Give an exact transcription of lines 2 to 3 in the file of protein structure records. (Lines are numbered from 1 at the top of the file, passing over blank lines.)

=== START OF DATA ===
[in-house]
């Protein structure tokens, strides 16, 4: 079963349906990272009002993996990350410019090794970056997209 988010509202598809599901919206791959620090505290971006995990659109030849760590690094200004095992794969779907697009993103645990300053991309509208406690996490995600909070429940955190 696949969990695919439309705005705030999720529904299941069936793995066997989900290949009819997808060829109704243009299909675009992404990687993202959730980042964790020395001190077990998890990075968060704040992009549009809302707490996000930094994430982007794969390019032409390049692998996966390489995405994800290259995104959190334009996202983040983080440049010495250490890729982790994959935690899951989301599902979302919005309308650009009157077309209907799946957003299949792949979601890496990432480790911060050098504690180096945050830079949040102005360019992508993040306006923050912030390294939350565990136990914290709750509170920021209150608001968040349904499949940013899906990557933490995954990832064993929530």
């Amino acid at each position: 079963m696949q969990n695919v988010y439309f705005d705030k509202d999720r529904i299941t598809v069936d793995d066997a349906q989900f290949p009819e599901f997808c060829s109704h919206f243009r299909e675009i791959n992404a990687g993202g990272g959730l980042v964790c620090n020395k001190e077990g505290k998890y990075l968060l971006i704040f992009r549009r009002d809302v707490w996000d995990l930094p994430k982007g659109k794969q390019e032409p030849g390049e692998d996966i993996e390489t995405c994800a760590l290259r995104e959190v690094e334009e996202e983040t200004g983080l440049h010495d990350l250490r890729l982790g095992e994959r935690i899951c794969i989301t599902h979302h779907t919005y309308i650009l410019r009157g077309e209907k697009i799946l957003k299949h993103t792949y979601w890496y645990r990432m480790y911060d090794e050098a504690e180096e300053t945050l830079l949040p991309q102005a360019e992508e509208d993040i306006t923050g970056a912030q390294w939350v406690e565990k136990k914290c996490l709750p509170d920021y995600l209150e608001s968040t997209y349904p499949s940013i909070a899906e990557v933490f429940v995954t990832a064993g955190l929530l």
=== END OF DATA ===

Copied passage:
């Protein structure tokens, strides 16, 4: 079963349906990272009002993996990350410019090794970056997209 988010509202598809599901919206791959620090505290971006995990659109030849760590690094200004095992794969779907697009993103645990300053991309509208406690996490995600909070429940955190 696949969990695919439309705005705030999720529904299941069936793995066997989900290949009819997808060829109704243009299909675009992404990687993202959730980042964790020395001190077990998890990075968060704040992009549009809302707490996000930094994430982007794969390019032409390049692998996966390489995405994800290259995104959190334009996202983040983080440049010495250490890729982790994959935690899951989301599902979302919005309308650009009157077309209907799946957003299949792949979601890496990432480790911060050098504690180096945050830079949040102005360019992508993040306006923050912030390294939350565990136990914290709750509170920021209150608001968040349904499949940013899906990557933490995954990832064993929530």
């Amino acid at each position: 079963m696949q969990n695919v988010y439309f705005d705030k509202d999720r529904i299941t598809v069936d793995d066997a349906q989900f290949p009819e599901f997808c060829s109704h919206f243009r299909e675009i791959n992404a990687g993202g990272g959730l980042v964790c620090n020395k001190e077990g505290k998890y990075l968060l971006i704040f992009r549009r009002d809302v707490w996000d995990l930094p994430k982007g659109k794969q390019e032409p030849g390049e692998d996966i993996e390489t995405c994800a760590l290259r995104e959190v690094e334009e996202e983040t200004g983080l440049h010495d990350l250490r890729l982790g095992e994959r935690i899951c794969i989301t599902h979302h779907t919005y309308i650009l410019r009157g077309e209907k697009i799946l957003k299949h993103t792949y979601w890496y645990r990432m480790y911060d090794e050098a504690e180096e300053t945050l830079l949040p991309q102005a360019e992508e509208d993040i306006t923050g970056a912030q390294w939350v406690e565990k136990k914290c996490l709750p509170d920021y995600l209150e608001s968040t997209y349904p499949s940013i909070a899906e990557v933490f429940v995954t990832a064993g955190l929530l």